Inside Plywood

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Plywood, in one form or another, has been around for millennia. No, not that crap you buy at the big box store, but a real shop-made product that’s (relatively) dimensionally stable and improves your woodworking and extends the life of your projects.

You may be asking, “Why is that stuff from the big box store so horrible?” And the answer is, much of the mass-produced plywood produced today has core (and often face-veneer) problems. The 20th century has been hard on veneer. Although we’re talking more about its reputation, the introduction of central heat is the primary cause of its glorious decline. Because veneer is an integral part of plywood, its reputation too has suffered. It all has to do with wood movement.

Structure

Most woodworkers are aware that wood is made up of tubular shaped fibers. These fibers are added to the tree each spring and summer in groupings called annual rings. Wood is hygroscopic in nature, which means it absorbs and releases moisture depending on the humidity of its environment. When it absorbs moisture it expands, and when it releases it, it shrinks – pretty basic stuff. (Fig. 1)

oak_macro
(Fig. 1) Looking at the end grain of a white oak board, you can often see the pore structure that illustrates the tubular nature of the fibers in the wood.

All the expansion and contraction occurs around the circumference of the rings, which is why flat-sawn lumber expands and contracts across its width. The the fibers don’t expand or contract over their length nearly as much as in diameter. This is why boards don’t tend to change dimensionally over their length.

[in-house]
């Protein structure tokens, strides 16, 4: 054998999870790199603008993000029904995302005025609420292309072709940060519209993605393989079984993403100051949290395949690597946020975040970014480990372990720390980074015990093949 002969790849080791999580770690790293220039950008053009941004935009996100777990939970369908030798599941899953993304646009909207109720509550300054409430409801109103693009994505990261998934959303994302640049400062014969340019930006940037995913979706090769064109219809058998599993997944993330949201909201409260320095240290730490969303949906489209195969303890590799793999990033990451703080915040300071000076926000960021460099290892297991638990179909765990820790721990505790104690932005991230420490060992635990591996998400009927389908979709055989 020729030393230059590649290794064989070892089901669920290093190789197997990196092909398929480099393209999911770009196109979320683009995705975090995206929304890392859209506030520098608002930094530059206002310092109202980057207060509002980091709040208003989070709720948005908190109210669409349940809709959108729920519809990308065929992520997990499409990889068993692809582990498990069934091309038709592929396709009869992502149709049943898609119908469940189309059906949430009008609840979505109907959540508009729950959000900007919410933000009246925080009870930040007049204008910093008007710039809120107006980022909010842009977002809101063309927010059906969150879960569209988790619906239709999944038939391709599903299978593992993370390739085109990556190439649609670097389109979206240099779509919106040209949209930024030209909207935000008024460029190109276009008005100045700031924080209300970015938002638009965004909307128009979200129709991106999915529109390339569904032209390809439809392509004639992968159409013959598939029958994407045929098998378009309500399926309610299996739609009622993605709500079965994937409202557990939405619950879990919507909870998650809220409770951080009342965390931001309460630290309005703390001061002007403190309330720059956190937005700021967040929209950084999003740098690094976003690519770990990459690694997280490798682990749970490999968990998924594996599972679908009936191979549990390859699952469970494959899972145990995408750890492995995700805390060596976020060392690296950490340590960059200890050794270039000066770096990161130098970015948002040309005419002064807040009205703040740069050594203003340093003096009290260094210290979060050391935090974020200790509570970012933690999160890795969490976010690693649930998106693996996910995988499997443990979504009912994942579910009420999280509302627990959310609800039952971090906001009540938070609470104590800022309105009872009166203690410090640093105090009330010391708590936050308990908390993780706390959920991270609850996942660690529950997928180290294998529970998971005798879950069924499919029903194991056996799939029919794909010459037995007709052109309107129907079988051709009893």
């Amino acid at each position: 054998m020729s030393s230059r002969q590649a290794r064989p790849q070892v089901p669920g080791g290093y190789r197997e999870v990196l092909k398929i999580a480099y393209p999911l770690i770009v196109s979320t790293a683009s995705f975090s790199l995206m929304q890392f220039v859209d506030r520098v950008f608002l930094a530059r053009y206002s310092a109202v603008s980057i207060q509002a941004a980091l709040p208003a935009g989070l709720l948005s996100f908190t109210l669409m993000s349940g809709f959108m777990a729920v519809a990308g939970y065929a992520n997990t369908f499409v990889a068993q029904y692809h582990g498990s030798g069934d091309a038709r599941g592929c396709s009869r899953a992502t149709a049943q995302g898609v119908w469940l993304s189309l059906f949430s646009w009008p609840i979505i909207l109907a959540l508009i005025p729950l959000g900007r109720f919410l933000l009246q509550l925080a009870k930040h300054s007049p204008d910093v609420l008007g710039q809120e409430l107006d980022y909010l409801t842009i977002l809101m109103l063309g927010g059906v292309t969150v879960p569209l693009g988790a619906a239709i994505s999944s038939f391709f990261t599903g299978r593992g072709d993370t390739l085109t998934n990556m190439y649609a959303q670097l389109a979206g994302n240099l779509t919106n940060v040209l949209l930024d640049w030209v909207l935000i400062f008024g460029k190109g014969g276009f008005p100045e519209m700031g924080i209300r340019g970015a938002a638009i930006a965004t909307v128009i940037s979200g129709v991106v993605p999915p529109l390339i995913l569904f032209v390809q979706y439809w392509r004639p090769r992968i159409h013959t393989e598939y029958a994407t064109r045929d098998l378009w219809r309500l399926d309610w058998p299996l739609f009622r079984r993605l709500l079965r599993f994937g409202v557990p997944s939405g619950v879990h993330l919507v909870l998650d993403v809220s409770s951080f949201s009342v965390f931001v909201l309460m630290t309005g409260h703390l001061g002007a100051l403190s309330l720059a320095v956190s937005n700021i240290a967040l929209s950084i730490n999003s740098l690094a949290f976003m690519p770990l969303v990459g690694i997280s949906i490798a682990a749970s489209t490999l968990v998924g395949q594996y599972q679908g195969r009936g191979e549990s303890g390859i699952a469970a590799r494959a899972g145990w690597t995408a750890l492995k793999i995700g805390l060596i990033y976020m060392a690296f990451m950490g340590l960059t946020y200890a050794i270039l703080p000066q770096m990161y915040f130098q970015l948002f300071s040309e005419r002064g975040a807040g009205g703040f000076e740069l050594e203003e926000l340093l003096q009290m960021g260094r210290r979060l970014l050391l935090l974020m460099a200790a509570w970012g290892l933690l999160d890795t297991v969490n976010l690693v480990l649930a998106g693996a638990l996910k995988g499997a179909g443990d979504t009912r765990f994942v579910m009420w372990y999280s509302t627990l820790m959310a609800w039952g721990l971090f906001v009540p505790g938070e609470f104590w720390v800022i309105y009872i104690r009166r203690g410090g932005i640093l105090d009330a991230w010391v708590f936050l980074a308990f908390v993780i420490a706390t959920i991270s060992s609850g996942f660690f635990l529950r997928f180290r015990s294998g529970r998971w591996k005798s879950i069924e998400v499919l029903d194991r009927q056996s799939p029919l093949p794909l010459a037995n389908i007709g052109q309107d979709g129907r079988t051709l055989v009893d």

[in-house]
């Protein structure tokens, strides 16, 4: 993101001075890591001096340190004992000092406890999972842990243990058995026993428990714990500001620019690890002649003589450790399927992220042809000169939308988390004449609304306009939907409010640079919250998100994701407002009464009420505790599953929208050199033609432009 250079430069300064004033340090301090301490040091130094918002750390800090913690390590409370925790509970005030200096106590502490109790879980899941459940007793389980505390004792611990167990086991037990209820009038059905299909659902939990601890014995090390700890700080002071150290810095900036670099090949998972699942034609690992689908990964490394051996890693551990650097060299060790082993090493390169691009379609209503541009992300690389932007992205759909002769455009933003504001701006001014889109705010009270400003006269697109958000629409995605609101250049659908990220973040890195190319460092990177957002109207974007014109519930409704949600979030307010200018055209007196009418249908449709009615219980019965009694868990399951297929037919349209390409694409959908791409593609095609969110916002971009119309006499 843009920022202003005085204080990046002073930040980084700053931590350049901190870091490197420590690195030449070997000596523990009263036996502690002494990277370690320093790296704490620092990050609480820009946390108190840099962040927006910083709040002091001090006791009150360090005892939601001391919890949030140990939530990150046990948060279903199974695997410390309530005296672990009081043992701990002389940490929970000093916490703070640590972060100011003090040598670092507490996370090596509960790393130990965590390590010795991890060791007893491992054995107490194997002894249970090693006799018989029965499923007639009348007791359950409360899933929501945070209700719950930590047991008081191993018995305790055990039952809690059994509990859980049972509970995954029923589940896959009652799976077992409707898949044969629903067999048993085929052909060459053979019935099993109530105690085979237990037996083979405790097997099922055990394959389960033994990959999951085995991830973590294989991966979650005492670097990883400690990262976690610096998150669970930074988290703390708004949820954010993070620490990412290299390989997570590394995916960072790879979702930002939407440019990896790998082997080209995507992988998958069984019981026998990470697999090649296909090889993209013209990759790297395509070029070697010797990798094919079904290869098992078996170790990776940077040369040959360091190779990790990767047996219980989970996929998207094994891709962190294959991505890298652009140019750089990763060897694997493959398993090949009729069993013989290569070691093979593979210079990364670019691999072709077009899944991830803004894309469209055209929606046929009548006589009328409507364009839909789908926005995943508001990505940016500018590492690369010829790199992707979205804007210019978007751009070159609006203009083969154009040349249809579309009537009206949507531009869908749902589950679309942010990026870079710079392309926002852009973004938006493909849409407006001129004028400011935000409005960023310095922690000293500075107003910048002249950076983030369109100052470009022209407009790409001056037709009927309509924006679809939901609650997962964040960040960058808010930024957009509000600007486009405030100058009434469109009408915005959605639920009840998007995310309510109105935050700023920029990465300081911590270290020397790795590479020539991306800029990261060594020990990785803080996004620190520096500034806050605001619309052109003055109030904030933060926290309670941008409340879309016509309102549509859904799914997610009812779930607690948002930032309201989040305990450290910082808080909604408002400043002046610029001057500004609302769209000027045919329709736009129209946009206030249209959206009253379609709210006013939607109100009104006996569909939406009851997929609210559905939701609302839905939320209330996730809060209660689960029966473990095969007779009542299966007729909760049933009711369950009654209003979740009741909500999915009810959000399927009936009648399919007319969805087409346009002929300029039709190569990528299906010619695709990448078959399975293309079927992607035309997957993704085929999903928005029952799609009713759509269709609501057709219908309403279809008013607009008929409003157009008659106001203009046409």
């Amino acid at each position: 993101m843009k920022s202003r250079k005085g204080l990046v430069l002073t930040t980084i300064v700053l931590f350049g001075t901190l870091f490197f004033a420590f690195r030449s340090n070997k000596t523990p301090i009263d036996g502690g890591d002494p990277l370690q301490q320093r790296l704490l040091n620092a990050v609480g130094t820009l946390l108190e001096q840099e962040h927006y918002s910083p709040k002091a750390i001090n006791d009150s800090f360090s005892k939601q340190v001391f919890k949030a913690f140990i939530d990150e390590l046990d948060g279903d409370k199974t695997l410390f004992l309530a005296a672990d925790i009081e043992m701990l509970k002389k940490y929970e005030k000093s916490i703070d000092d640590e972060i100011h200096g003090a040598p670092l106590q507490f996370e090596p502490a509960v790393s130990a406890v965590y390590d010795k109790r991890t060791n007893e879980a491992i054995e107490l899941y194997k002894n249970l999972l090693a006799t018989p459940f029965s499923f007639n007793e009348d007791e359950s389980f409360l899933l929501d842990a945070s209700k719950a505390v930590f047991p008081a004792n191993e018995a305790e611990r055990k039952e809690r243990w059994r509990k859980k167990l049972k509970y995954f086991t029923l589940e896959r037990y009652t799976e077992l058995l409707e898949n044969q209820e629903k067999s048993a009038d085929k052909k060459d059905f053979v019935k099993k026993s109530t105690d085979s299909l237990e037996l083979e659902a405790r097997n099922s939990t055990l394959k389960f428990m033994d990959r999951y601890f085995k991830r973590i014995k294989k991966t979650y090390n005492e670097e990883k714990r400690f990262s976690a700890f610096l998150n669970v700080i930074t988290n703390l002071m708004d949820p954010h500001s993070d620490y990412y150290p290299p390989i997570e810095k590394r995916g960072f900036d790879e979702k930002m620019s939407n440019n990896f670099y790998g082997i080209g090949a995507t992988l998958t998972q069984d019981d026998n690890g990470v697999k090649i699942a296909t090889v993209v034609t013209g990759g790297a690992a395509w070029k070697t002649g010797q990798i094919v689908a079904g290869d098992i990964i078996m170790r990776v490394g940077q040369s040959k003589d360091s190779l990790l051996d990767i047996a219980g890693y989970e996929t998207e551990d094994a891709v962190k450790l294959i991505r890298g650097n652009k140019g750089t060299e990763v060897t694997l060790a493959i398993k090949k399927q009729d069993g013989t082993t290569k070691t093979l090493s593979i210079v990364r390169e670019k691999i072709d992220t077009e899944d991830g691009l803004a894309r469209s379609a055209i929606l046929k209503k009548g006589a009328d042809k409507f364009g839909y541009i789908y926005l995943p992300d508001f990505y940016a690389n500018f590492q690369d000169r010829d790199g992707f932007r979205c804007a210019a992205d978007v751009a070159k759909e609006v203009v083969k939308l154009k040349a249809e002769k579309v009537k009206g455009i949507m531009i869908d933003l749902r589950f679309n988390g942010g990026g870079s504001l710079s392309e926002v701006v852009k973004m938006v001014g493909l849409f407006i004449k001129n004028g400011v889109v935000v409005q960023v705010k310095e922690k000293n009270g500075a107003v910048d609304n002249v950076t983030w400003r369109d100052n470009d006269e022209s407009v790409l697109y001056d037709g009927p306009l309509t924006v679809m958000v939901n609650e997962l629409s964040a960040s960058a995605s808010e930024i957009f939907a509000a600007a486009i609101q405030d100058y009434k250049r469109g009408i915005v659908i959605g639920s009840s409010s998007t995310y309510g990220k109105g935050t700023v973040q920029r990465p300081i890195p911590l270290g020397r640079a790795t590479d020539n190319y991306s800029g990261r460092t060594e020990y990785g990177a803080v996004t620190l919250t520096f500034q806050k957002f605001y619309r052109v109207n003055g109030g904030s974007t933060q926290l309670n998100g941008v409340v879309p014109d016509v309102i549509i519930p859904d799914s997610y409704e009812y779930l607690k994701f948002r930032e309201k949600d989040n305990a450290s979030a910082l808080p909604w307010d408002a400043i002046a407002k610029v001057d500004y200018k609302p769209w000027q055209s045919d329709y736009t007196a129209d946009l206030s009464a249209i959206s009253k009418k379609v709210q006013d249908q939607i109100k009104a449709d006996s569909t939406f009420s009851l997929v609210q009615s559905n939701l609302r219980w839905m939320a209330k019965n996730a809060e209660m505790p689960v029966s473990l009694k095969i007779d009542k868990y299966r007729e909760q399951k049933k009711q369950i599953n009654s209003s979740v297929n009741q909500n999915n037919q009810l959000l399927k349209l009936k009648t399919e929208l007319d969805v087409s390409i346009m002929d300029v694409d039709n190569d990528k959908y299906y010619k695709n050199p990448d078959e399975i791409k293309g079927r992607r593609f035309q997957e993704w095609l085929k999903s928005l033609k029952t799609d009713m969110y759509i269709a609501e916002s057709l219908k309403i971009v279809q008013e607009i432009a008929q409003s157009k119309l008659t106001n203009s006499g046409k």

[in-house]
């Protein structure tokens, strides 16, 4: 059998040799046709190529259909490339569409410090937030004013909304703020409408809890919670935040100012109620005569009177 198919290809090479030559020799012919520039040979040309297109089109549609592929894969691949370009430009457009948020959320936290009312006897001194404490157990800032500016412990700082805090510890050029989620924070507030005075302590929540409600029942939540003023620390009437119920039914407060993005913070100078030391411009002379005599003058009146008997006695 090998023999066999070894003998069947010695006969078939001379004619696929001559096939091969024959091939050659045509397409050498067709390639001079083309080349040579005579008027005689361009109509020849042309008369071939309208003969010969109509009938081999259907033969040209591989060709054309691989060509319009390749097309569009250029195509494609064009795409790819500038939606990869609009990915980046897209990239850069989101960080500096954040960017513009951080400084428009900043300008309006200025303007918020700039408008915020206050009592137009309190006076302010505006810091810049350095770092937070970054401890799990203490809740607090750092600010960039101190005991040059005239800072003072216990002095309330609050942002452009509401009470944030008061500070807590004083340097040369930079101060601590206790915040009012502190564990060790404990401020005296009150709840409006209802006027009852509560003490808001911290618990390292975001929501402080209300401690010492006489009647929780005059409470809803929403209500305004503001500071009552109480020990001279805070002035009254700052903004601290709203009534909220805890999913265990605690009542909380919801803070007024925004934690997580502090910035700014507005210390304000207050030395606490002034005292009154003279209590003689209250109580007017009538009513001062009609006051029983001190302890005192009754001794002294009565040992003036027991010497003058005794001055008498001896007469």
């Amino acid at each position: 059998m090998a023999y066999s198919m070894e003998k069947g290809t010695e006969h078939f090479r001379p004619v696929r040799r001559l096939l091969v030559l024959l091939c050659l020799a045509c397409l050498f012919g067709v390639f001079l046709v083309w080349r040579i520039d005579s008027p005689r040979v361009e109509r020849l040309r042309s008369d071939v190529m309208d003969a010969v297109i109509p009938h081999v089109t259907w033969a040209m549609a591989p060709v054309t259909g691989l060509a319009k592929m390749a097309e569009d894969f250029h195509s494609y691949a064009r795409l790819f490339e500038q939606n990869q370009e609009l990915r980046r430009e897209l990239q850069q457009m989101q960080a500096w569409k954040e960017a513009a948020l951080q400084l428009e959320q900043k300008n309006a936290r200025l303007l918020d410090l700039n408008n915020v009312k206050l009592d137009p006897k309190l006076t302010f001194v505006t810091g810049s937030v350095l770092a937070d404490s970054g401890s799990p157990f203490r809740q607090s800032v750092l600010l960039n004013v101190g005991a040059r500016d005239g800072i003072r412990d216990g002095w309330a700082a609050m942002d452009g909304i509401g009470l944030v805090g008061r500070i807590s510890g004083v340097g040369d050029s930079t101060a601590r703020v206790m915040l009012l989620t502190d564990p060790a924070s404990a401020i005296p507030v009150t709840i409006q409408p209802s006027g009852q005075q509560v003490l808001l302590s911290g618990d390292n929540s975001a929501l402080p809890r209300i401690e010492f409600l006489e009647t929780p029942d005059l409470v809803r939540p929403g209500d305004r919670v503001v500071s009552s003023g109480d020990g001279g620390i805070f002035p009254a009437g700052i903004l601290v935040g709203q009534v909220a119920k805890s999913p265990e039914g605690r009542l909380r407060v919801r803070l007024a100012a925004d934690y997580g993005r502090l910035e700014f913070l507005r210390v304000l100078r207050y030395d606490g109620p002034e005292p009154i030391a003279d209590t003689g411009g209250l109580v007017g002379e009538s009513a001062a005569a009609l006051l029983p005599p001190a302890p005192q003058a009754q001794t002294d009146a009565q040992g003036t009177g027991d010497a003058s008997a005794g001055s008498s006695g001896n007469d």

So, what does all this have to do with plywood? Pretty much everything we do in woodworking revolves around taking what we know about the weaknesses of wood and putting it to work to our advantage. A plane (hand or power) takes advantage of tendency for the fibers to remain intact over their length by splitting them apart in a controlled manner to create a flat, smooth surface.


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One thought on “Inside Plywood

  1. Gotta admit, I never thought of making my own plywood.
    I’m going to have to give it a try.
    The good baltic birch I find by me costs an amount I’d have to sell a kidney to buy, and the big box store stuff is crap.

    This was a great article Chuck, and had a ton of really useful information.
    Thanks.

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